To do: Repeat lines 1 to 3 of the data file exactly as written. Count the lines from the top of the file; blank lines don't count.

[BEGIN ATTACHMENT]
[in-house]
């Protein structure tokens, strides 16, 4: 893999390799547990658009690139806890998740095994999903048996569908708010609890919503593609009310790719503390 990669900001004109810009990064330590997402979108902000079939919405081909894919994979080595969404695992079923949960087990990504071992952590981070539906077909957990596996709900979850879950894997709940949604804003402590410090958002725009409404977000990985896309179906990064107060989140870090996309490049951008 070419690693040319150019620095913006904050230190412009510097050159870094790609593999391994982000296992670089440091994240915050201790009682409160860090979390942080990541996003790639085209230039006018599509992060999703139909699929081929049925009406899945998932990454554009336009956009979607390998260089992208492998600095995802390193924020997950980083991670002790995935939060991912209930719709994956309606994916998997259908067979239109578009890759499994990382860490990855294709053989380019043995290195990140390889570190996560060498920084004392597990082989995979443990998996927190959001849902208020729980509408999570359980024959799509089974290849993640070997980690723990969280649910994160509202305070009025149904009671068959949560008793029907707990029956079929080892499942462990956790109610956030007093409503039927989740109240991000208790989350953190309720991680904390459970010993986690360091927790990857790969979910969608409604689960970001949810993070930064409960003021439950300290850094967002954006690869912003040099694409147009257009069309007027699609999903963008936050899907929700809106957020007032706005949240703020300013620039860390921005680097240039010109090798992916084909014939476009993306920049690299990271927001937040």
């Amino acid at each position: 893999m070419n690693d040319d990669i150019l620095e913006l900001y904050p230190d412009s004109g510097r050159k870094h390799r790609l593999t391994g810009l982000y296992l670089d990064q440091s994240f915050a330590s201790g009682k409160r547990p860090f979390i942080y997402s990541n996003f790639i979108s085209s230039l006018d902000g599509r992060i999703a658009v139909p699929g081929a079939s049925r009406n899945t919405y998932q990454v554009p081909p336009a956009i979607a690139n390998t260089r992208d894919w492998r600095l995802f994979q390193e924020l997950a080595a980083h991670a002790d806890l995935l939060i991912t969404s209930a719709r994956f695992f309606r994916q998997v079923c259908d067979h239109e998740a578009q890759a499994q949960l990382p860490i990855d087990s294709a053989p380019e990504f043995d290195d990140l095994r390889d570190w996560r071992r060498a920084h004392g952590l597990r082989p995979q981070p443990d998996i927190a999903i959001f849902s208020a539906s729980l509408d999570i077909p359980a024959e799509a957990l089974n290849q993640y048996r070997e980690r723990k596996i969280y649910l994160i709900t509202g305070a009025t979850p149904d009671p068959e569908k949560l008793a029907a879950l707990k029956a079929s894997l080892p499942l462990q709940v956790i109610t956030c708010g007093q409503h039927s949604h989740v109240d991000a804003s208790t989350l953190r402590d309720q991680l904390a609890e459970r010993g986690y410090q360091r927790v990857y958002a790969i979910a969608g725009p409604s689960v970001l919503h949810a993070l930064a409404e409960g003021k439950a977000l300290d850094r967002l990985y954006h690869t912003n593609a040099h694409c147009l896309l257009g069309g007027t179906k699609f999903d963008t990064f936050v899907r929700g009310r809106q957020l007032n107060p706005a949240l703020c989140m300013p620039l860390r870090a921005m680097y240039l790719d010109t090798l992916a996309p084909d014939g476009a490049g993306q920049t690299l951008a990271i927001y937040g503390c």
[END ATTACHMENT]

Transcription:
[in-house]
């Protein structure tokens, strides 16, 4: 893999390799547990658009690139806890998740095994999903048996569908708010609890919503593609009310790719503390 990669900001004109810009990064330590997402979108902000079939919405081909894919994979080595969404695992079923949960087990990504071992952590981070539906077909957990596996709900979850879950894997709940949604804003402590410090958002725009409404977000990985896309179906990064107060989140870090996309490049951008 070419690693040319150019620095913006904050230190412009510097050159870094790609593999391994982000296992670089440091994240915050201790009682409160860090979390942080990541996003790639085209230039006018599509992060999703139909699929081929049925009406899945998932990454554009336009956009979607390998260089992208492998600095995802390193924020997950980083991670002790995935939060991912209930719709994956309606994916998997259908067979239109578009890759499994990382860490990855294709053989380019043995290195990140390889570190996560060498920084004392597990082989995979443990998996927190959001849902208020729980509408999570359980024959799509089974290849993640070997980690723990969280649910994160509202305070009025149904009671068959949560008793029907707990029956079929080892499942462990956790109610956030007093409503039927989740109240991000208790989350953190309720991680904390459970010993986690360091927790990857790969979910969608409604689960970001949810993070930064409960003021439950300290850094967002954006690869912003040099694409147009257009069309007027699609999903963008936050899907929700809106957020007032706005949240703020300013620039860390921005680097240039010109090798992916084909014939476009993306920049690299990271927001937040």
């Amino acid at each position: 893999m070419n690693d040319d990669i150019l620095e913006l900001y904050p230190d412009s004109g510097r050159k870094h390799r790609l593999t391994g810009l982000y296992l670089d990064q440091s994240f915050a330590s201790g009682k409160r547990p860090f979390i942080y997402s990541n996003f790639i979108s085209s230039l006018d902000g599509r992060i999703a658009v139909p699929g081929a079939s049925r009406n899945t919405y998932q990454v554009p081909p336009a956009i979607a690139n390998t260089r992208d894919w492998r600095l995802f994979q390193e924020l997950a080595a980083h991670a002790d806890l995935l939060i991912t969404s209930a719709r994956f695992f309606r994916q998997v079923c259908d067979h239109e998740a578009q890759a499994q949960l990382p860490i990855d087990s294709a053989p380019e990504f043995d290195d990140l095994r390889d570190w996560r071992r060498a920084h004392g952590l597990r082989p995979q981070p443990d998996i927190a999903i959001f849902s208020a539906s729980l509408d999570i077909p359980a024959e799509a957990l089974n290849q993640y048996r070997e980690r723990k596996i969280y649910l994160i709900t509202g305070a009025t979850p149904d009671p068959e569908k949560l008793a029907a879950l707990k029956a079929s894997l080892p499942l462990q709940v956790i109610t956030c708010g007093q409503h039927s949604h989740v109240d991000a804003s208790t989350l953190r402590d309720q991680l904390a609890e459970r010993g986690y410090q360091r927790v990857y958002a790969i979910a969608g725009p409604s689960v970001l919503h949810a993070l930064a409404e409960g003021k439950a977000l300290d850094r967002l990985y954006h690869t912003n593609a040099h694409c147009l896309l257009g069309g007027t179906k699609f999903d963008t990064f936050v899907r929700g009310r809106q957020l007032n107060p706005a949240l703020c989140m300013p620039l860390r870090a921005m680097y240039l790719d010109t090798l992916a996309p084909d014939g476009a490049g993306q920049t690299l951008a990271i927001y937040g503390c």